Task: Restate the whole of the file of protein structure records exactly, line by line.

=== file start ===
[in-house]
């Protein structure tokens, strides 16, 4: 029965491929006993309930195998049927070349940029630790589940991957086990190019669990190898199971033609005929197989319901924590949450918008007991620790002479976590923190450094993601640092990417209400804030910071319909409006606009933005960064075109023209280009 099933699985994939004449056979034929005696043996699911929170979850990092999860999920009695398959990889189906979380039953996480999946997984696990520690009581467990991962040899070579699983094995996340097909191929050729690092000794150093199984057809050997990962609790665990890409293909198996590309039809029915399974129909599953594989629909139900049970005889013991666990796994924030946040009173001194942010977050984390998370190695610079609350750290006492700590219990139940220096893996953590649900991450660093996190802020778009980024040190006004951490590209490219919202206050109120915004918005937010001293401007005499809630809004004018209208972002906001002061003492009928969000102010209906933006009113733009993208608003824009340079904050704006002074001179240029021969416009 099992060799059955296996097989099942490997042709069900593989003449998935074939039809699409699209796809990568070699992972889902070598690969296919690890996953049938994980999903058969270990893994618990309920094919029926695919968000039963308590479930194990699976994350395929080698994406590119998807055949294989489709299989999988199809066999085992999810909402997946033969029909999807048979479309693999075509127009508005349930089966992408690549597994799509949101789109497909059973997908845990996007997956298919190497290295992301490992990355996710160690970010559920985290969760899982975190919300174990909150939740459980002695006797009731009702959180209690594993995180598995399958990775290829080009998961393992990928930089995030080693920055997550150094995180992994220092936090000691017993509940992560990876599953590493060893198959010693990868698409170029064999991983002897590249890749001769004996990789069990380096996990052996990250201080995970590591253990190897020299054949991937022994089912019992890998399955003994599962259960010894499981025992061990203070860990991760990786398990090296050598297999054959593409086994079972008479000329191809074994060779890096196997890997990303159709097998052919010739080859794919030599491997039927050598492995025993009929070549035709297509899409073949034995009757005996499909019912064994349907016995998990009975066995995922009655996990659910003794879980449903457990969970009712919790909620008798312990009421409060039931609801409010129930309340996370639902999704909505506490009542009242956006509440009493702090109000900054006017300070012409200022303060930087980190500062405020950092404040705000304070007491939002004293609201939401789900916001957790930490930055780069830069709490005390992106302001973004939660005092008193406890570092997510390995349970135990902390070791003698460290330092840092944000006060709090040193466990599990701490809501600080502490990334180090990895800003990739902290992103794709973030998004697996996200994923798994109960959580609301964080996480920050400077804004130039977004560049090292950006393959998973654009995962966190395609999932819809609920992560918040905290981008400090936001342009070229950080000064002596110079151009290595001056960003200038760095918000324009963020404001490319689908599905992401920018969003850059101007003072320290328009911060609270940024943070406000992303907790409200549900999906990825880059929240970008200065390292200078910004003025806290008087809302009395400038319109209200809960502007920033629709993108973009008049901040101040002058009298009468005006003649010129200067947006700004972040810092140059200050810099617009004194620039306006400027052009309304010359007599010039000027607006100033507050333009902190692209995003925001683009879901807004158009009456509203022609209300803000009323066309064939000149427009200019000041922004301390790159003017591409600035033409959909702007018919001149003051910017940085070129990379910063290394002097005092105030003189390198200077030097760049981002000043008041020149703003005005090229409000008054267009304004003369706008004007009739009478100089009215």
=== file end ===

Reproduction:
[in-house]
């Protein structure tokens, strides 16, 4: 029965491929006993309930195998049927070349940029630790589940991957086990190019669990190898199971033609005929197989319901924590949450918008007991620790002479976590923190450094993601640092990417209400804030910071319909409006606009933005960064075109023209280009 099933699985994939004449056979034929005696043996699911929170979850990092999860999920009695398959990889189906979380039953996480999946997984696990520690009581467990991962040899070579699983094995996340097909191929050729690092000794150093199984057809050997990962609790665990890409293909198996590309039809029915399974129909599953594989629909139900049970005889013991666990796994924030946040009173001194942010977050984390998370190695610079609350750290006492700590219990139940220096893996953590649900991450660093996190802020778009980024040190006004951490590209490219919202206050109120915004918005937010001293401007005499809630809004004018209208972002906001002061003492009928969000102010209906933006009113733009993208608003824009340079904050704006002074001179240029021969416009 099992060799059955296996097989099942490997042709069900593989003449998935074939039809699409699209796809990568070699992972889902070598690969296919690890996953049938994980999903058969270990893994618990309920094919029926695919968000039963308590479930194990699976994350395929080698994406590119998807055949294989489709299989999988199809066999085992999810909402997946033969029909999807048979479309693999075509127009508005349930089966992408690549597994799509949101789109497909059973997908845990996007997956298919190497290295992301490992990355996710160690970010559920985290969760899982975190919300174990909150939740459980002695006797009731009702959180209690594993995180598995399958990775290829080009998961393992990928930089995030080693920055997550150094995180992994220092936090000691017993509940992560990876599953590493060893198959010693990868698409170029064999991983002897590249890749001769004996990789069990380096996990052996990250201080995970590591253990190897020299054949991937022994089912019992890998399955003994599962259960010894499981025992061990203070860990991760990786398990090296050598297999054959593409086994079972008479000329191809074994060779890096196997890997990303159709097998052919010739080859794919030599491997039927050598492995025993009929070549035709297509899409073949034995009757005996499909019912064994349907016995998990009975066995995922009655996990659910003794879980449903457990969970009712919790909620008798312990009421409060039931609801409010129930309340996370639902999704909505506490009542009242956006509440009493702090109000900054006017300070012409200022303060930087980190500062405020950092404040705000304070007491939002004293609201939401789900916001957790930490930055780069830069709490005390992106302001973004939660005092008193406890570092997510390995349970135990902390070791003698460290330092840092944000006060709090040193466990599990701490809501600080502490990334180090990895800003990739902290992103794709973030998004697996996200994923798994109960959580609301964080996480920050400077804004130039977004560049090292950006393959998973654009995962966190395609999932819809609920992560918040905290981008400090936001342009070229950080000064002596110079151009290595001056960003200038760095918000324009963020404001490319689908599905992401920018969003850059101007003072320290328009911060609270940024943070406000992303907790409200549900999906990825880059929240970008200065390292200078910004003025806290008087809302009395400038319109209200809960502007920033629709993108973009008049901040101040002058009298009468005006003649010129200067947006700004972040810092140059200050810099617009004194620039306006400027052009309304010359007599010039000027607006100033507050333009902190692209995003925001683009879901807004158009009456509203022609209300803000009323066309064939000149427009200019000041922004301390790159003017591409600035033409959909702007018919001149003051910017940085070129990379910063290394002097005092105030003189390198200077030097760049981002000043008041020149703003005005090229409000008054267009304004003369706008004007009739009478100089009215």